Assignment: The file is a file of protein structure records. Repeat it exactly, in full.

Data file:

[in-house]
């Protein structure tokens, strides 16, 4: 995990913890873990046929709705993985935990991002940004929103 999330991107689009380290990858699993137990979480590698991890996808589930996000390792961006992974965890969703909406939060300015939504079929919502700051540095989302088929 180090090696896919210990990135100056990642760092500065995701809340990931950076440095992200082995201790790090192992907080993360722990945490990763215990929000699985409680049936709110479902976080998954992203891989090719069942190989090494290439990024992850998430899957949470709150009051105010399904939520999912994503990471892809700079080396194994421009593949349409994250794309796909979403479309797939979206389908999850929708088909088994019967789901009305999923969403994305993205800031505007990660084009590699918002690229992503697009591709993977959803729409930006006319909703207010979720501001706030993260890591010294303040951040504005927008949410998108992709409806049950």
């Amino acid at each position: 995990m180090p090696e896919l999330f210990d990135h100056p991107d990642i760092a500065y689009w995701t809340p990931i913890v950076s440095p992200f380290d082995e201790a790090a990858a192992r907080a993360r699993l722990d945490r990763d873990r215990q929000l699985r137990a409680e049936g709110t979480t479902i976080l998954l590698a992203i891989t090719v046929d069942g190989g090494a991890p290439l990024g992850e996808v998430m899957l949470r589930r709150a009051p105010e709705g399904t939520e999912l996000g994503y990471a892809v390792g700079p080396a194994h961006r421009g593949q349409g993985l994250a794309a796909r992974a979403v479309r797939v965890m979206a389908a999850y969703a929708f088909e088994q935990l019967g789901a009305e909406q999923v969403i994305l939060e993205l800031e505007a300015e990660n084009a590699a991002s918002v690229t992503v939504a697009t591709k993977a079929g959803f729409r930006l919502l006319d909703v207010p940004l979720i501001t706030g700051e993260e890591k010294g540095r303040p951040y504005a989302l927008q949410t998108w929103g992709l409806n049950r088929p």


[in-house]
């Protein structure tokens, strides 16, 4: 995990913890873990046929709705993985935990991002940004929103 999330991107689009380290990858699993137990979480590698991890996808589930996000390792961006992974965890969703909406939060300015939504079929919502700051540095989302088929 180090090696896919210990990135100056990642760092500065995701809340990931950076440095992200082995201790790090192992907080993360722990945490990763215990929000699985409680049936709110479902976080998954992203891989090719069942190989090494290439990024992850998430899957949470709150009051105010399904939520999912994503990471892809700079080396194994421009593949349409994250794309796909979403479309797939979206389908999850929708088909088994019967789901009305999923969403994305993205800031505007990660084009590699918002690229992503697009591709993977959803729409930006006319909703207010979720501001706030993260890591010294303040951040504005927008949410998108992709409806049950």
């Amino acid at each position: 995990m180090p090696e896919l999330f210990d990135h100056p991107d990642i760092a500065y689009w995701t809340p990931i913890v950076s440095p992200f380290d082995e201790a790090a990858a192992r907080a993360r699993l722990d945490r990763d873990r215990q929000l699985r137990a409680e049936g709110t979480t479902i976080l998954l590698a992203i891989t090719v046929d069942g190989g090494a991890p290439l990024g992850e996808v998430m899957l949470r589930r709150a009051p105010e709705g399904t939520e999912l996000g994503y990471a892809v390792g700079p080396a194994h961006r421009g593949q349409g993985l994250a794309a796909r992974a979403v479309r797939v965890m979206a389908a999850y969703a929708f088909e088994q935990l019967g789901a009305e909406q999923v969403i994305l939060e993205l800031e505007a300015e990660n084009a590699a991002s918002v690229t992503v939504a697009t591709k993977a079929g959803f729409r930006l919502l006319d909703v207010p940004l979720i501001t706030g700051e993260e890591k010294g540095r303040p951040y504005a989302l927008q949410t998108w929103g992709l409806n049950r088929p």